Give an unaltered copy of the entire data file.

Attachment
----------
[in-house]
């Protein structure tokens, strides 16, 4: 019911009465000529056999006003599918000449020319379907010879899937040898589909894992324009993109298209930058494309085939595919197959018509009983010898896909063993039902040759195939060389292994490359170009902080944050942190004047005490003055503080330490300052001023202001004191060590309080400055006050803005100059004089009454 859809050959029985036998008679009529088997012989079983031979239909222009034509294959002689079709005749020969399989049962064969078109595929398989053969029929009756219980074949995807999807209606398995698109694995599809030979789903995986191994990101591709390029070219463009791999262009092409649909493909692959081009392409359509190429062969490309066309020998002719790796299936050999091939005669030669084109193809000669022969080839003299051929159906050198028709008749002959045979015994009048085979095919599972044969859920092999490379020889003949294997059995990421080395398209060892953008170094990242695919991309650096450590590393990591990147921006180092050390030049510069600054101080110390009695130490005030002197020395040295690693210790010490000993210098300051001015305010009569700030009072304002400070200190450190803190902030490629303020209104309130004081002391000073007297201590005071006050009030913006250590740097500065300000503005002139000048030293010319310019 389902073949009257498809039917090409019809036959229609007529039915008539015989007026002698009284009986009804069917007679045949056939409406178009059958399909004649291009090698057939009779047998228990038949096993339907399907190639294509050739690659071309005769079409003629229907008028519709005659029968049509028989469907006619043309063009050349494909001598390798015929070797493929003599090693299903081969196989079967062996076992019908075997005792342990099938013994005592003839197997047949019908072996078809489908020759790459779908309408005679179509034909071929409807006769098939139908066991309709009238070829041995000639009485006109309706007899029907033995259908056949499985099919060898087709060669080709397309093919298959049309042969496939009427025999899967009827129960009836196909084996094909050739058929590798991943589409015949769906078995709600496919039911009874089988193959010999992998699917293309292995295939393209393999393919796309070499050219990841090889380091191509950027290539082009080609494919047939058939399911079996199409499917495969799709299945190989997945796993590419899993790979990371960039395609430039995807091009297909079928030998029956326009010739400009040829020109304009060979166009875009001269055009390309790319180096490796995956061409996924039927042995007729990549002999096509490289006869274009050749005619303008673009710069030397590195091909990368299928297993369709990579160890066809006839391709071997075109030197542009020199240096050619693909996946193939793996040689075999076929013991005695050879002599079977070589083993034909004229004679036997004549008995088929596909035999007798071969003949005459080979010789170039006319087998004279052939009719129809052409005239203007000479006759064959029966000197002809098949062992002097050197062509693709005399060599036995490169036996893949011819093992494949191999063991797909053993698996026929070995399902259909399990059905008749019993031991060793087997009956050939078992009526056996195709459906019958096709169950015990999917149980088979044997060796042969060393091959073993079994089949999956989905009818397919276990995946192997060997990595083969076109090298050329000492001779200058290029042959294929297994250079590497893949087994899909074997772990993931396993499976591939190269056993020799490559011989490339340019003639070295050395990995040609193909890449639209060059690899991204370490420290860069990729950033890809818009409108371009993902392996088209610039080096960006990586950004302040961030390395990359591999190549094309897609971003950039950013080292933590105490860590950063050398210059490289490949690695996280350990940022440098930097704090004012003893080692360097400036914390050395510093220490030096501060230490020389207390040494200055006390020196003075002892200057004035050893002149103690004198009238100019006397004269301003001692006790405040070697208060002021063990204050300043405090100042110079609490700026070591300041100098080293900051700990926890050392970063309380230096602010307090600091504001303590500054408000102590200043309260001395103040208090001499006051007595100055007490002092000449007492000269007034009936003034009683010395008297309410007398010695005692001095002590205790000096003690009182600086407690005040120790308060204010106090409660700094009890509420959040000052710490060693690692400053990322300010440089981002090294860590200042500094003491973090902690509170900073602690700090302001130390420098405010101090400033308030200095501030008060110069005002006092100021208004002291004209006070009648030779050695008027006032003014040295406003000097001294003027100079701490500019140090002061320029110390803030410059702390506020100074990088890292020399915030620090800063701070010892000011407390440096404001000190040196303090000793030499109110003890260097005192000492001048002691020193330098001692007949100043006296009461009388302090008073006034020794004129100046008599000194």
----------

[in-house]
């Protein structure tokens, strides 16, 4: 019911009465000529056999006003599918000449020319379907010879899937040898589909894992324009993109298209930058494309085939595919197959018509009983010898896909063993039902040759195939060389292994490359170009902080944050942190004047005490003055503080330490300052001023202001004191060590309080400055006050803005100059004089009454 859809050959029985036998008679009529088997012989079983031979239909222009034509294959002689079709005749020969399989049962064969078109595929398989053969029929009756219980074949995807999807209606398995698109694995599809030979789903995986191994990101591709390029070219463009791999262009092409649909493909692959081009392409359509190429062969490309066309020998002719790796299936050999091939005669030669084109193809000669022969080839003299051929159906050198028709008749002959045979015994009048085979095919599972044969859920092999490379020889003949294997059995990421080395398209060892953008170094990242695919991309650096450590590393990591990147921006180092050390030049510069600054101080110390009695130490005030002197020395040295690693210790010490000993210098300051001015305010009569700030009072304002400070200190450190803190902030490629303020209104309130004081002391000073007297201590005071006050009030913006250590740097500065300000503005002139000048030293010319310019 389902073949009257498809039917090409019809036959229609007529039915008539015989007026002698009284009986009804069917007679045949056939409406178009059958399909004649291009090698057939009779047998228990038949096993339907399907190639294509050739690659071309005769079409003629229907008028519709005659029968049509028989469907006619043309063009050349494909001598390798015929070797493929003599090693299903081969196989079967062996076992019908075997005792342990099938013994005592003839197997047949019908072996078809489908020759790459779908309408005679179509034909071929409807006769098939139908066991309709009238070829041995000639009485006109309706007899029907033995259908056949499985099919060898087709060669080709397309093919298959049309042969496939009427025999899967009827129960009836196909084996094909050739058929590798991943589409015949769906078995709600496919039911009874089988193959010999992998699917293309292995295939393209393999393919796309070499050219990841090889380091191509950027290539082009080609494919047939058939399911079996199409499917495969799709299945190989997945796993590419899993790979990371960039395609430039995807091009297909079928030998029956326009010739400009040829020109304009060979166009875009001269055009390309790319180096490796995956061409996924039927042995007729990549002999096509490289006869274009050749005619303008673009710069030397590195091909990368299928297993369709990579160890066809006839391709071997075109030197542009020199240096050619693909996946193939793996040689075999076929013991005695050879002599079977070589083993034909004229004679036997004549008995088929596909035999007798071969003949005459080979010789170039006319087998004279052939009719129809052409005239203007000479006759064959029966000197002809098949062992002097050197062509693709005399060599036995490169036996893949011819093992494949191999063991797909053993698996026929070995399902259909399990059905008749019993031991060793087997009956050939078992009526056996195709459906019958096709169950015990999917149980088979044997060796042969060393091959073993079994089949999956989905009818397919276990995946192997060997990595083969076109090298050329000492001779200058290029042959294929297994250079590497893949087994899909074997772990993931396993499976591939190269056993020799490559011989490339340019003639070295050395990995040609193909890449639209060059690899991204370490420290860069990729950033890809818009409108371009993902392996088209610039080096960006990586950004302040961030390395990359591999190549094309897609971003950039950013080292933590105490860590950063050398210059490289490949690695996280350990940022440098930097704090004012003893080692360097400036914390050395510093220490030096501060230490020389207390040494200055006390020196003075002892200057004035050893002149103690004198009238100019006397004269301003001692006790405040070697208060002021063990204050300043405090100042110079609490700026070591300041100098080293900051700990926890050392970063309380230096602010307090600091504001303590500054408000102590200043309260001395103040208090001499006051007595100055007490002092000449007492000269007034009936003034009683010395008297309410007398010695005692001095002590205790000096003690009182600086407690005040120790308060204010106090409660700094009890509420959040000052710490060693690692400053990322300010440089981002090294860590200042500094003491973090902690509170900073602690700090302001130390420098405010101090400033308030200095501030008060110069005002006092100021208004002291004209006070009648030779050695008027006032003014040295406003000097001294003027100079701490500019140090002061320029110390803030410059702390506020100074990088890292020399915030620090800063701070010892000011407390440096404001000190040196303090000793030499109110003890260097005192000492001048002691020193330098001692007949100043006296009461009388302090008073006034020794004129100046008599000194």